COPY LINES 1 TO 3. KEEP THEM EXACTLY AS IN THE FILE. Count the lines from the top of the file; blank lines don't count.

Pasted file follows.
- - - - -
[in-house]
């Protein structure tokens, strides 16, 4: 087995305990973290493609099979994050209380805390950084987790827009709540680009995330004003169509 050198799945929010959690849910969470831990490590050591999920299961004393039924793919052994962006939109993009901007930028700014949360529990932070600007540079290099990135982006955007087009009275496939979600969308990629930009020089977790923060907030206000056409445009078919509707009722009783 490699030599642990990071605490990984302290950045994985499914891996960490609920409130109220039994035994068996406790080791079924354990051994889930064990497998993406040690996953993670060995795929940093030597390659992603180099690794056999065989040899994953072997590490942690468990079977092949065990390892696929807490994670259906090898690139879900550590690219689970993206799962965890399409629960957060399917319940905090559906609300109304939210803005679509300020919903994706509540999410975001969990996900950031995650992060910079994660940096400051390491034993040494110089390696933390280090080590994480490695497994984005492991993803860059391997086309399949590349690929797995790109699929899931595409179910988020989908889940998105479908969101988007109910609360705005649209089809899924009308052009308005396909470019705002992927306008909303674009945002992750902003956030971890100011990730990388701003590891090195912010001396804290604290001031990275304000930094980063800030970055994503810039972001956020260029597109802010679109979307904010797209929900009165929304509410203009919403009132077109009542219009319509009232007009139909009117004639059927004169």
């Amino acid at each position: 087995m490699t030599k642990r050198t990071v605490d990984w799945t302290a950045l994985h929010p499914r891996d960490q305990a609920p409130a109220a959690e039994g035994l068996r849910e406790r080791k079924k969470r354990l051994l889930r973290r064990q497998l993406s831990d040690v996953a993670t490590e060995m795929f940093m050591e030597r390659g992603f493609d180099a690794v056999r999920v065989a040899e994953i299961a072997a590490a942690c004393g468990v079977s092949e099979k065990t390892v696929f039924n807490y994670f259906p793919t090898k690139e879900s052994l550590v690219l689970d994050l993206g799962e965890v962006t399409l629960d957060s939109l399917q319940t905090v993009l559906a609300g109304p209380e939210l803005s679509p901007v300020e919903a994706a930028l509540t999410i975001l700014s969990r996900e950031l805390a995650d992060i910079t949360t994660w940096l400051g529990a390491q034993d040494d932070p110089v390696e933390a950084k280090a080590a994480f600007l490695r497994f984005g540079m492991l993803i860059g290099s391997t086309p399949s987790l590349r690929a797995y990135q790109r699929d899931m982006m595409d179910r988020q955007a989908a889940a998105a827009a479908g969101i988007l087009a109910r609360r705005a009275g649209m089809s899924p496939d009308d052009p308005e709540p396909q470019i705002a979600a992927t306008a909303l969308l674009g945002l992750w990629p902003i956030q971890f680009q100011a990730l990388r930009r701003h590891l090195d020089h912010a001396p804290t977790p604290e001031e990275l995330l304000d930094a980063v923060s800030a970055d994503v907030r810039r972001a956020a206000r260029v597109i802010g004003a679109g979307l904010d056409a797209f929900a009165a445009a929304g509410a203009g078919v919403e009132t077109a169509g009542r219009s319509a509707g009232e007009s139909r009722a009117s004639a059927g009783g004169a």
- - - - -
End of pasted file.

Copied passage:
[in-house]
């Protein structure tokens, strides 16, 4: 087995305990973290493609099979994050209380805390950084987790827009709540680009995330004003169509 050198799945929010959690849910969470831990490590050591999920299961004393039924793919052994962006939109993009901007930028700014949360529990932070600007540079290099990135982006955007087009009275496939979600969308990629930009020089977790923060907030206000056409445009078919509707009722009783 490699030599642990990071605490990984302290950045994985499914891996960490609920409130109220039994035994068996406790080791079924354990051994889930064990497998993406040690996953993670060995795929940093030597390659992603180099690794056999065989040899994953072997590490942690468990079977092949065990390892696929807490994670259906090898690139879900550590690219689970993206799962965890399409629960957060399917319940905090559906609300109304939210803005679509300020919903994706509540999410975001969990996900950031995650992060910079994660940096400051390491034993040494110089390696933390280090080590994480490695497994984005492991993803860059391997086309399949590349690929797995790109699929899931595409179910988020989908889940998105479908969101988007109910609360705005649209089809899924009308052009308005396909470019705002992927306008909303674009945002992750902003956030971890100011990730990388701003590891090195912010001396804290604290001031990275304000930094980063800030970055994503810039972001956020260029597109802010679109979307904010797209929900009165929304509410203009919403009132077109009542219009319509009232007009139909009117004639059927004169």
């Amino acid at each position: 087995m490699t030599k642990r050198t990071v605490d990984w799945t302290a950045l994985h929010p499914r891996d960490q305990a609920p409130a109220a959690e039994g035994l068996r849910e406790r080791k079924k969470r354990l051994l889930r973290r064990q497998l993406s831990d040690v996953a993670t490590e060995m795929f940093m050591e030597r390659g992603f493609d180099a690794v056999r999920v065989a040899e994953i299961a072997a590490a942690c004393g468990v079977s092949e099979k065990t390892v696929f039924n807490y994670f259906p793919t090898k690139e879900s052994l550590v690219l689970d994050l993206g799962e965890v962006t399409l629960d957060s939109l399917q319940t905090v993009l559906a609300g109304p209380e939210l803005s679509p901007v300020e919903a994706a930028l509540t999410i975001l700014s969990r996900e950031l805390a995650d992060i910079t949360t994660w940096l400051g529990a390491q034993d040494d932070p110089v390696e933390a950084k280090a080590a994480f600007l490695r497994f984005g540079m492991l993803i860059g290099s391997t086309p399949s987790l590349r690929a797995y990135q790109r699929d899931m982006m595409d179910r988020q955007a989908a889940a998105a827009a479908g969101i988007l087009a109910r609360r705005a009275g649209m089809s899924p496939d009308d052009p308005e709540p396909q470019i705002a979600a992927t306008a909303l969308l674009g945002l992750w990629p902003i956030q971890f680009q100011a990730l990388r930009r701003h590891l090195d020089h912010a001396p804290t977790p604290e001031e990275l995330l304000d930094a980063v923060s800030a970055d994503v907030r810039r972001a956020a206000r260029v597109i802010g004003a679109g979307l904010d056409a797209f929900a009165a445009a929304g509410a203009g078919v919403e009132t077109a169509g009542r219009s319509a509707g009232e007009s139909r009722a009117s004639a059927g009783g004169a």